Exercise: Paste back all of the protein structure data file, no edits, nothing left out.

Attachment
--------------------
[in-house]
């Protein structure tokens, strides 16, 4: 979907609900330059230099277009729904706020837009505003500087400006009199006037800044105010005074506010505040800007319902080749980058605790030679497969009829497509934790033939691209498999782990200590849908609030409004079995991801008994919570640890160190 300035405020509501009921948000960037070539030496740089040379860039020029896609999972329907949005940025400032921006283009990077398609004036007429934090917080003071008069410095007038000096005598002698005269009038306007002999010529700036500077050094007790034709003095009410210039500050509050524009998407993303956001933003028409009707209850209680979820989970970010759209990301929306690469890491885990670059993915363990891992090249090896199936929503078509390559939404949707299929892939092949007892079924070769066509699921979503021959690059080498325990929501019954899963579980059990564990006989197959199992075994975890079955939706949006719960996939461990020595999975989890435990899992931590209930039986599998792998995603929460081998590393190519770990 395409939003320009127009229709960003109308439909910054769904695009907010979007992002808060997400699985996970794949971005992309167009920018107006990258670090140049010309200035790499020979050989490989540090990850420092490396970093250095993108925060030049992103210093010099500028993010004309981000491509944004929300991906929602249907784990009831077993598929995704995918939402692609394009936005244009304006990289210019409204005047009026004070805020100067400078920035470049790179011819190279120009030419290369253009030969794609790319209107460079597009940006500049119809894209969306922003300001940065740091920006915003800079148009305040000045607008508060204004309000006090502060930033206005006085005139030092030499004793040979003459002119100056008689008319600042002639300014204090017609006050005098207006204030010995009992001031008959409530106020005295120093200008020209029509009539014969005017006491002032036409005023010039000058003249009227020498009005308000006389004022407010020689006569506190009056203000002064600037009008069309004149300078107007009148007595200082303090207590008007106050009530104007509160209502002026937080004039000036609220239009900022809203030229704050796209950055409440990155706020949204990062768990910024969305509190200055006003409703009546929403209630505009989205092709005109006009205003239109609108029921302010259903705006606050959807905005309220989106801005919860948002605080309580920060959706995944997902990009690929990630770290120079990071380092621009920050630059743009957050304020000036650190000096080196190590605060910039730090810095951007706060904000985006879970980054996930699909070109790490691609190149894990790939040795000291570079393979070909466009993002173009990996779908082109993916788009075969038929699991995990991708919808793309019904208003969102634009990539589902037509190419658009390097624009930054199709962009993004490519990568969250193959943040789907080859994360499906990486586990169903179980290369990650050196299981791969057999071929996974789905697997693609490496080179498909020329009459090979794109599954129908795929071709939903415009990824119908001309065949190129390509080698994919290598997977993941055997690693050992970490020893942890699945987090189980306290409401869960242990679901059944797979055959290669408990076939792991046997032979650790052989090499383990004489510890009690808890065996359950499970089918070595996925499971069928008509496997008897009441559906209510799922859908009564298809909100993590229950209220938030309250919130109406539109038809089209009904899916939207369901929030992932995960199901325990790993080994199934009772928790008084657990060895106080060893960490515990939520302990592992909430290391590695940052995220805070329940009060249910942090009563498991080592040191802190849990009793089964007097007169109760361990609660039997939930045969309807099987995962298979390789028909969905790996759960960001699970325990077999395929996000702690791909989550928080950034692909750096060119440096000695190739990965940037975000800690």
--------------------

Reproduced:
[in-house]
């Protein structure tokens, strides 16, 4: 979907609900330059230099277009729904706020837009505003500087400006009199006037800044105010005074506010505040800007319902080749980058605790030679497969009829497509934790033939691209498999782990200590849908609030409004079995991801008994919570640890160190 300035405020509501009921948000960037070539030496740089040379860039020029896609999972329907949005940025400032921006283009990077398609004036007429934090917080003071008069410095007038000096005598002698005269009038306007002999010529700036500077050094007790034709003095009410210039500050509050524009998407993303956001933003028409009707209850209680979820989970970010759209990301929306690469890491885990670059993915363990891992090249090896199936929503078509390559939404949707299929892939092949007892079924070769066509699921979503021959690059080498325990929501019954899963579980059990564990006989197959199992075994975890079955939706949006719960996939461990020595999975989890435990899992931590209930039986599998792998995603929460081998590393190519770990 395409939003320009127009229709960003109308439909910054769904695009907010979007992002808060997400699985996970794949971005992309167009920018107006990258670090140049010309200035790499020979050989490989540090990850420092490396970093250095993108925060030049992103210093010099500028993010004309981000491509944004929300991906929602249907784990009831077993598929995704995918939402692609394009936005244009304006990289210019409204005047009026004070805020100067400078920035470049790179011819190279120009030419290369253009030969794609790319209107460079597009940006500049119809894209969306922003300001940065740091920006915003800079148009305040000045607008508060204004309000006090502060930033206005006085005139030092030499004793040979003459002119100056008689008319600042002639300014204090017609006050005098207006204030010995009992001031008959409530106020005295120093200008020209029509009539014969005017006491002032036409005023010039000058003249009227020498009005308000006389004022407010020689006569506190009056203000002064600037009008069309004149300078107007009148007595200082303090207590008007106050009530104007509160209502002026937080004039000036609220239009900022809203030229704050796209950055409440990155706020949204990062768990910024969305509190200055006003409703009546929403209630505009989205092709005109006009205003239109609108029921302010259903705006606050959807905005309220989106801005919860948002605080309580920060959706995944997902990009690929990630770290120079990071380092621009920050630059743009957050304020000036650190000096080196190590605060910039730090810095951007706060904000985006879970980054996930699909070109790490691609190149894990790939040795000291570079393979070909466009993002173009990996779908082109993916788009075969038929699991995990991708919808793309019904208003969102634009990539589902037509190419658009390097624009930054199709962009993004490519990568969250193959943040789907080859994360499906990486586990169903179980290369990650050196299981791969057999071929996974789905697997693609490496080179498909020329009459090979794109599954129908795929071709939903415009990824119908001309065949190129390509080698994919290598997977993941055997690693050992970490020893942890699945987090189980306290409401869960242990679901059944797979055959290669408990076939792991046997032979650790052989090499383990004489510890009690808890065996359950499970089918070595996925499971069928008509496997008897009441559906209510799922859908009564298809909100993590229950209220938030309250919130109406539109038809089209009904899916939207369901929030992932995960199901325990790993080994199934009772928790008084657990060895106080060893960490515990939520302990592992909430290391590695940052995220805070329940009060249910942090009563498991080592040191802190849990009793089964007097007169109760361990609660039997939930045969309807099987995962298979390789028909969905790996759960960001699970325990077999395929996000702690791909989550928080950034692909750096060119440096000695190739990965940037975000800690």